Breakdown: Florida COVID Cases (20 Hardest Hit Cities + Who’s Sick, by Age, Gender & Travel)

– Gypsy C. Gallardo for Power Broker Media Group

As of 10 AM today, state officials showed 3,763 Coronavirus positives in Florida. The contagion rate over the rest of this weekend may give a strong indication of whether Florida is doing enough to flatten the curve or whether we continue on-pace to skyrocket to a 90-degree slope in case count growth. Florida’s fate urgently depends on whether her 21+ million residents heed local government orders (even in the absence of shutdown directives by Governor DeSantis).

This special report offers a snapshot of the status of containment efforts in the hardest hit counties, as well as how fast the virus is spreading, and who’s sick (by age, gender and where they live).

Top 10 Counties

Ten Florida counties with highest count of COVID-positive people claim 79% of all cases in the state. South Florida is far-and-away the hot bed for the contagion. The tri-county region is home to over half (56%) of Florida cases.

The Tampa Bay region is second hardest hit. The six bay area counties tracked by Power Broker Media are home to 429 cases or 11% of the state total as of 10 AM today. Two bay area counties rank in the top 10 for COVID-positive people – Hillsborough (ranked 4th with 195 cases this morning) and Pinellas (ranked 8th with 94 cases).

In northeast Florida, two counties rank in the top 10 – Duval (ranked 6th with 115 cases) and Alachua (ranked 10th with 68 cases). Southwest Florida also has two top 10 counties – Lee (ranked 7th with 101 cases) and Collier (ranked 9th with 92 cases).

Top 20 Cities

Over half of the top 20 cities for highest case count are in South Florida (in Miami-Dade, Broward, and Palm Beach counties). The Tampa Bay region has one city in this hardest-hit list (Tampa, in Hillsborough).

Pace of Case Growth

The extreme shortage of test kits makes it impossible to know the true count of COVID-positive people in Florida, but the rate of case growth quickened in recent days. This graph of end-of-day counts through Friday March 27th shows a steepening curve of total cases and acceleration in new cases day-by-day.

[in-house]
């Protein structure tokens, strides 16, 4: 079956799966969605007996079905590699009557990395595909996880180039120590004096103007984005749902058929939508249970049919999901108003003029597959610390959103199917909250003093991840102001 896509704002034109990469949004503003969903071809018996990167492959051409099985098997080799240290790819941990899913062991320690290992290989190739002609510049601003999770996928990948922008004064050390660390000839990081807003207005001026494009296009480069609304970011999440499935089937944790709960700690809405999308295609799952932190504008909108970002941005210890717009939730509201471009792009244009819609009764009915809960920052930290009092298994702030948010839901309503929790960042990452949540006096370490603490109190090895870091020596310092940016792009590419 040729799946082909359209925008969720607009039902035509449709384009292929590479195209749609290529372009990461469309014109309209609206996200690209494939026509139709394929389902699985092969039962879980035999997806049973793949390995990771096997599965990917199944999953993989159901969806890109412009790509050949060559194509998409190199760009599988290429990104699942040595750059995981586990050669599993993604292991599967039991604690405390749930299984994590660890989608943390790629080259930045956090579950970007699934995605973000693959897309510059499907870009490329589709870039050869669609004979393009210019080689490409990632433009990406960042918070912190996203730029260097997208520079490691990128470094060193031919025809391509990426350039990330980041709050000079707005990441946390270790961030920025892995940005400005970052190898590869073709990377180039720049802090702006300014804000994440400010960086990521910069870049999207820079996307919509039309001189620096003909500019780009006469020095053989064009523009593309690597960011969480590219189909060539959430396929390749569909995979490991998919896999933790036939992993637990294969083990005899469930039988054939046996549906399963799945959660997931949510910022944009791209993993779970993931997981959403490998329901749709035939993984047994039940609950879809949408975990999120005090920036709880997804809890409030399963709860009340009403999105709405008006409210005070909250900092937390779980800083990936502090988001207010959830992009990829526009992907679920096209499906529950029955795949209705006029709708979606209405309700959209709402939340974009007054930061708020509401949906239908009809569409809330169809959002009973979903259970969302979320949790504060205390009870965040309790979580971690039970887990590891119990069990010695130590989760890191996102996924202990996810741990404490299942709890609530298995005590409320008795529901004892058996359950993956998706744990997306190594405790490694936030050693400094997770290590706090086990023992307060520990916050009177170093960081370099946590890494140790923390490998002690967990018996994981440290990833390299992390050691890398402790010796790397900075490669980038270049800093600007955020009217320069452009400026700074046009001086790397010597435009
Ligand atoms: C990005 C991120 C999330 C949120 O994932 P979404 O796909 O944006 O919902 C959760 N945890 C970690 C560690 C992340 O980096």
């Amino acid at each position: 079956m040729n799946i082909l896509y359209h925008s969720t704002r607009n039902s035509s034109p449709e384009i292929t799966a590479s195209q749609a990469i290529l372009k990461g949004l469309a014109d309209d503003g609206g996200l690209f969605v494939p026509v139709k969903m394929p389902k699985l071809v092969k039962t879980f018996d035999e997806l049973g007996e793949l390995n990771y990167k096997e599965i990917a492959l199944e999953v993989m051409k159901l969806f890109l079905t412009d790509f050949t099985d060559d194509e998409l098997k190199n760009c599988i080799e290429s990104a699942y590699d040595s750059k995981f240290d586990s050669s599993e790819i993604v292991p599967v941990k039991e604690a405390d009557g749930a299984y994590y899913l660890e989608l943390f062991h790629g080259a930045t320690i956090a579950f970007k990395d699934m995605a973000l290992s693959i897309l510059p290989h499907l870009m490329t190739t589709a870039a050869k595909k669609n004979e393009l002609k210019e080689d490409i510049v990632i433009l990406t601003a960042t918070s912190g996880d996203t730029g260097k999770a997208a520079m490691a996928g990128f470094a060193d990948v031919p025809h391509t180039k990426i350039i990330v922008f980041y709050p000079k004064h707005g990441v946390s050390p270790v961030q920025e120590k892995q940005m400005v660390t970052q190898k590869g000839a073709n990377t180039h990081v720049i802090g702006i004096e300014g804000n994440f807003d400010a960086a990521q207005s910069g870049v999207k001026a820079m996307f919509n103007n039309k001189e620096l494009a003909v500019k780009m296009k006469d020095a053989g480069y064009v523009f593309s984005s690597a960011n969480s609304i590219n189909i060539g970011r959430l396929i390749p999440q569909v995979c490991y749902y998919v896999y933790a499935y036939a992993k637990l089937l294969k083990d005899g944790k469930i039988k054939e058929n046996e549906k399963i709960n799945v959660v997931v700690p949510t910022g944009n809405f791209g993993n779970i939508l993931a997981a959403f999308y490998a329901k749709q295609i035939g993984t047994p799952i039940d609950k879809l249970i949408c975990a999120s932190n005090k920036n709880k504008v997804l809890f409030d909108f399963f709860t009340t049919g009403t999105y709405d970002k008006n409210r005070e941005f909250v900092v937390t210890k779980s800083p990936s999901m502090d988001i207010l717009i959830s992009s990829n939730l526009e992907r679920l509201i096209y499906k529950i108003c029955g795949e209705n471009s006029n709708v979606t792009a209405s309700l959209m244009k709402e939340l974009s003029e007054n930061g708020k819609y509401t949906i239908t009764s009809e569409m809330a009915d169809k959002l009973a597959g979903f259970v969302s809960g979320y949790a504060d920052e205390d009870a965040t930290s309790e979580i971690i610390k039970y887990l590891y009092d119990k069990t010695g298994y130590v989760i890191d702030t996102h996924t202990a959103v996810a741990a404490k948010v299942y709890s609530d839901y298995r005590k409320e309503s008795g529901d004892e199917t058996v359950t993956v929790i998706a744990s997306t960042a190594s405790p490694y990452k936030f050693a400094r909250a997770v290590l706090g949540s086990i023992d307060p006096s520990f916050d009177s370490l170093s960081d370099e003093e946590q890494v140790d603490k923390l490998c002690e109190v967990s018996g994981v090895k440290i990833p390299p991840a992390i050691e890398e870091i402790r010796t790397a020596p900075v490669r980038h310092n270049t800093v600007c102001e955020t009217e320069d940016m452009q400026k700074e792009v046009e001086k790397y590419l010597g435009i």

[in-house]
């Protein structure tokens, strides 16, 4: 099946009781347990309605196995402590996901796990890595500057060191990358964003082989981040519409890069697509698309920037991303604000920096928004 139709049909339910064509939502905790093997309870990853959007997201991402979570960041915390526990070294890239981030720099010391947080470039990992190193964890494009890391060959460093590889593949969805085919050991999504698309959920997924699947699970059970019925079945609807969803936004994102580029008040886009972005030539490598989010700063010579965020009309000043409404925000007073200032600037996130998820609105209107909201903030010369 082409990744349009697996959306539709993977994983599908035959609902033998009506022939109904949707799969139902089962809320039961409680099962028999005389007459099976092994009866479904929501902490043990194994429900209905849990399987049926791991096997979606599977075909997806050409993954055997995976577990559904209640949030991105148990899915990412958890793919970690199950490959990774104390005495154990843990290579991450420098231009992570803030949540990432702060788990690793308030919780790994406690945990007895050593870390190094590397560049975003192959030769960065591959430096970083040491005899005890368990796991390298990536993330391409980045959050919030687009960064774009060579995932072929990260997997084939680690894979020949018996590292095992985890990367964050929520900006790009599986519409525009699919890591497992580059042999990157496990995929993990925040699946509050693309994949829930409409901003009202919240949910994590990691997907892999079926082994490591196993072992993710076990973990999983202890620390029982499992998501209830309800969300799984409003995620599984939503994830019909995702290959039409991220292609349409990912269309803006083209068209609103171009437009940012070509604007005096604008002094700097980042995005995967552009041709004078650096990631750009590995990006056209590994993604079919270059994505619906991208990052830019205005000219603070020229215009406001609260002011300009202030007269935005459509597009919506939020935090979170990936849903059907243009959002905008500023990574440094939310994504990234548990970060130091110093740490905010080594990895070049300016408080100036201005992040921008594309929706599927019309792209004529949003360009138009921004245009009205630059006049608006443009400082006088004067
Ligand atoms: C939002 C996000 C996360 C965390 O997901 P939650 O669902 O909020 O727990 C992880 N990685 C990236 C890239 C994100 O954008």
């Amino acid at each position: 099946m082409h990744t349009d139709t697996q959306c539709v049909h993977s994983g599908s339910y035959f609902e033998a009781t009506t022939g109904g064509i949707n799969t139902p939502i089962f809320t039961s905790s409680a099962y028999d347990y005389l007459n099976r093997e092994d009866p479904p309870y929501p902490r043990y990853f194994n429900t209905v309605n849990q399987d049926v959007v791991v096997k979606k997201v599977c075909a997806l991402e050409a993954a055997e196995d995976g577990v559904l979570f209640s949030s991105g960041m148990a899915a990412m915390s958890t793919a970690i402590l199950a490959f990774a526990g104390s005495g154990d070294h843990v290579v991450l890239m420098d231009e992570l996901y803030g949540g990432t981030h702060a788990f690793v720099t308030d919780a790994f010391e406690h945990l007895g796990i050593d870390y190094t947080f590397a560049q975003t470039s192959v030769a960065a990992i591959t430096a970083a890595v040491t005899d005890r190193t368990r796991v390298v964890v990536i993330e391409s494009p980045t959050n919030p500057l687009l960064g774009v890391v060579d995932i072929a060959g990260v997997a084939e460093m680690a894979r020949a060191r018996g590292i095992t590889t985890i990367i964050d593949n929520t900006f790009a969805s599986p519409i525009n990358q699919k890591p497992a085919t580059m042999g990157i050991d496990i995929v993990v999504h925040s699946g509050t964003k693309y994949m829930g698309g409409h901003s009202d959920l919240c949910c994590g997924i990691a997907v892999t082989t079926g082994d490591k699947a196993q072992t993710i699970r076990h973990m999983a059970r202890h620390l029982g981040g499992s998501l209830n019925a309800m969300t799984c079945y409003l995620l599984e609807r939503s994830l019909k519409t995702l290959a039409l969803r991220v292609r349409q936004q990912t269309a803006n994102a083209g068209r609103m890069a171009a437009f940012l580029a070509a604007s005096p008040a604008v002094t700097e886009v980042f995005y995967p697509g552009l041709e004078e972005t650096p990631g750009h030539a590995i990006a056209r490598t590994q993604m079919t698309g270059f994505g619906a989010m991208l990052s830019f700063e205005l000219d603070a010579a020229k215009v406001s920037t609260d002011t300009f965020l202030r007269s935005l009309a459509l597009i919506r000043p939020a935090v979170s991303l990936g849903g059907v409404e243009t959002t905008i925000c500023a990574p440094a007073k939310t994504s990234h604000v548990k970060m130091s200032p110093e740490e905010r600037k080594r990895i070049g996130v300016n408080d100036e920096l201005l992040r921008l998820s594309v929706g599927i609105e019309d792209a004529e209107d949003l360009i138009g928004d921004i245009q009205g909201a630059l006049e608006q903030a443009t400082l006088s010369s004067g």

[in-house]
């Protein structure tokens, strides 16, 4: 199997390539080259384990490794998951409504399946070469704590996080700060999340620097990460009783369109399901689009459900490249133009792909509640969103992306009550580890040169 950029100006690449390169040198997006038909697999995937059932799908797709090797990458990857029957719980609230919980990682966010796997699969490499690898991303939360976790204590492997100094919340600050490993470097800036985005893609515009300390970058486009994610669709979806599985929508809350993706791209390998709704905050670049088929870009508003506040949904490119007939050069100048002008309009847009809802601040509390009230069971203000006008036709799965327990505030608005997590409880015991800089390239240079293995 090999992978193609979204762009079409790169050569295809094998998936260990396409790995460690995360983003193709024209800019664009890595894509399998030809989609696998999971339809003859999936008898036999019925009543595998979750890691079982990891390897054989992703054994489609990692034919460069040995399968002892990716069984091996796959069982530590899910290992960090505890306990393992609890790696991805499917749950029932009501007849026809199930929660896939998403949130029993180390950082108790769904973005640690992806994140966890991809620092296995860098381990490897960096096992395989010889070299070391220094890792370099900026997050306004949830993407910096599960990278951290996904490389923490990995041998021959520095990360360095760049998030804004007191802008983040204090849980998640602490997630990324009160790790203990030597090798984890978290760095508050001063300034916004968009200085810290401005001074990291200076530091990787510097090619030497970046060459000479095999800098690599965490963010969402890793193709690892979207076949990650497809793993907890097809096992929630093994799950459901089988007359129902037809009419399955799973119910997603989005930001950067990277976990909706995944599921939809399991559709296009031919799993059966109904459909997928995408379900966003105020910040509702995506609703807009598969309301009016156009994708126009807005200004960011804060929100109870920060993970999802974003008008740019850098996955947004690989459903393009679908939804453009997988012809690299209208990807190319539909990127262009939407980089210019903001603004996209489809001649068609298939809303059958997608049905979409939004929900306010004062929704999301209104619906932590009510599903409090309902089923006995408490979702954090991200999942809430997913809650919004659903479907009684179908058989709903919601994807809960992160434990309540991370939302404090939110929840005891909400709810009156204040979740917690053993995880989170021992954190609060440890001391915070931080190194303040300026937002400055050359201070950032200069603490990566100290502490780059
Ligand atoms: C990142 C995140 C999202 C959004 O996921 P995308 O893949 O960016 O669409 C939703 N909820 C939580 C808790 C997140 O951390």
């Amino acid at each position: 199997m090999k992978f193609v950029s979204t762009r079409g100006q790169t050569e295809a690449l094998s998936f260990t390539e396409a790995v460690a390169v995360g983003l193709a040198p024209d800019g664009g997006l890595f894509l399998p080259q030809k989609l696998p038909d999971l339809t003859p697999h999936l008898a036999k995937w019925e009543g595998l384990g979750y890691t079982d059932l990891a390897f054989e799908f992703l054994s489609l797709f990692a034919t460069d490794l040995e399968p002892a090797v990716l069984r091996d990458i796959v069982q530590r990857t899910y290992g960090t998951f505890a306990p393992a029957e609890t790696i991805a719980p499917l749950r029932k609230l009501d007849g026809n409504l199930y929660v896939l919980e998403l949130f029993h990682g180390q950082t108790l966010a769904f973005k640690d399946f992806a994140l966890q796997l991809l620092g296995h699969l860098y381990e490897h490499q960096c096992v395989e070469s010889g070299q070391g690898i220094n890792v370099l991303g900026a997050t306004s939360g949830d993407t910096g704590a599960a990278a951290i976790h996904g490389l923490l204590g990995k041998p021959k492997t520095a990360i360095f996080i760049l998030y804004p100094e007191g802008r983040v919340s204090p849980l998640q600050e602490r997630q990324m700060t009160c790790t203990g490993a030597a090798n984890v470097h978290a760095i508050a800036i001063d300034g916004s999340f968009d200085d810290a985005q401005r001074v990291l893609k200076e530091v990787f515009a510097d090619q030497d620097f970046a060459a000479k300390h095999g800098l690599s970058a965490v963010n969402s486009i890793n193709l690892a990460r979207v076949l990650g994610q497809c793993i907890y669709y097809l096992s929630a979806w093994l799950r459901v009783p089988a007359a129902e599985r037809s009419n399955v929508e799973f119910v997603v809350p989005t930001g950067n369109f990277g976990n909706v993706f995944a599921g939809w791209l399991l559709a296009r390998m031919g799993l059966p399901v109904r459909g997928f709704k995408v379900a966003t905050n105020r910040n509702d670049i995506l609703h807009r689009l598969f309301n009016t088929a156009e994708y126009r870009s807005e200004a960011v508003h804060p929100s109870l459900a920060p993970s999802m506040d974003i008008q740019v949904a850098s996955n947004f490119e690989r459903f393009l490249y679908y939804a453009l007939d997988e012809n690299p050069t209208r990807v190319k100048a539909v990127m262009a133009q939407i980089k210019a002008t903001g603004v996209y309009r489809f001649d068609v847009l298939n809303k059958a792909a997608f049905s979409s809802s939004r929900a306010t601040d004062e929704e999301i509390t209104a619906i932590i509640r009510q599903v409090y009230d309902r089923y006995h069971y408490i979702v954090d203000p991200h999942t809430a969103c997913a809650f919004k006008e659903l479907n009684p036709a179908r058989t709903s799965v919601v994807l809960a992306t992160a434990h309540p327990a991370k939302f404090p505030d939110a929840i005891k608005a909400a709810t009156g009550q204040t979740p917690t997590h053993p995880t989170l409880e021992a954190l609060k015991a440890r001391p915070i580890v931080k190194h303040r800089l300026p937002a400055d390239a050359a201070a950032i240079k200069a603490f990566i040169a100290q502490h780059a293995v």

Status of Containment Efforts

A groundbreaking report by found 26 counties that had containment orders either in-effect or in-the-works, including “stay at home,” “safer at home,” or more limited orders that apply to certain times and spaces.

But there is a mismatch in the strictness of policy and severity of the contagion (by place). In 20 counties with the highest case counts, five don’t have any restriction policies in place, and several have only limited restrictions for their residents.

Even in the top 10 Florida counties, only six have stay at home or safer at home policies in effect; while two have more limited policies and two don’t have any government sanctions in place at all (that’s Collier County, which voted down its proposed stay at home order on Friday, and Lee County, which has a draft stay at home order but put off voting on it last week, slating the decision for Monday, March 30th).

Even more troubling, several of the top 10 counties have orders set to expire soon. Palm Beach County’s quasi-safer at home policy is effective for only 11 days (March 20 through March 31st); and Orange County’s stay at home order is effective for 14 days, March 26 through 11 p.m. April 9. This is despite the fact that the two counties rank 3rd and 4th respectively for most cases in Florida.

By Gender

Men are suffering in larger numbers. Across Florida, 54% of COVID-19 positive people are males and 43% are female, while 3% are “unknown,” which could include people who self-identify in non-traditional gender groups. The FDOH still uses binary gender coding, reporting only on male and female groupings.

By Recent Travel

There are two glaring facts in the FDOH’s data on the travel history of COVID-positive people. One, among those whose recent travel is a known factor, three out of every four (75%) had recent travel experiences. And two, health departments across the state are not stringently capturing data on travel history for people testing positive. This morning’s FDOH report shows travel “unknown” for 1,600 infected people. That’s 44% of cases statewide, leaving officials with a blind spot about the pattern of contagion.

By Age

People infected with the virus skew older; 61% are age 45 and older and 39% are younger than 44. The state had 36 cases among people under age 14 and no deaths in this age bracket so far. The lion’s share of Florida’s 54 virus-related deaths were in the elder population; 89% of deaths are among people over 65+.

This analysis was done by Urban Market Analytics, a division of Power Broker Media Group. To share news, views and resources with our team, email


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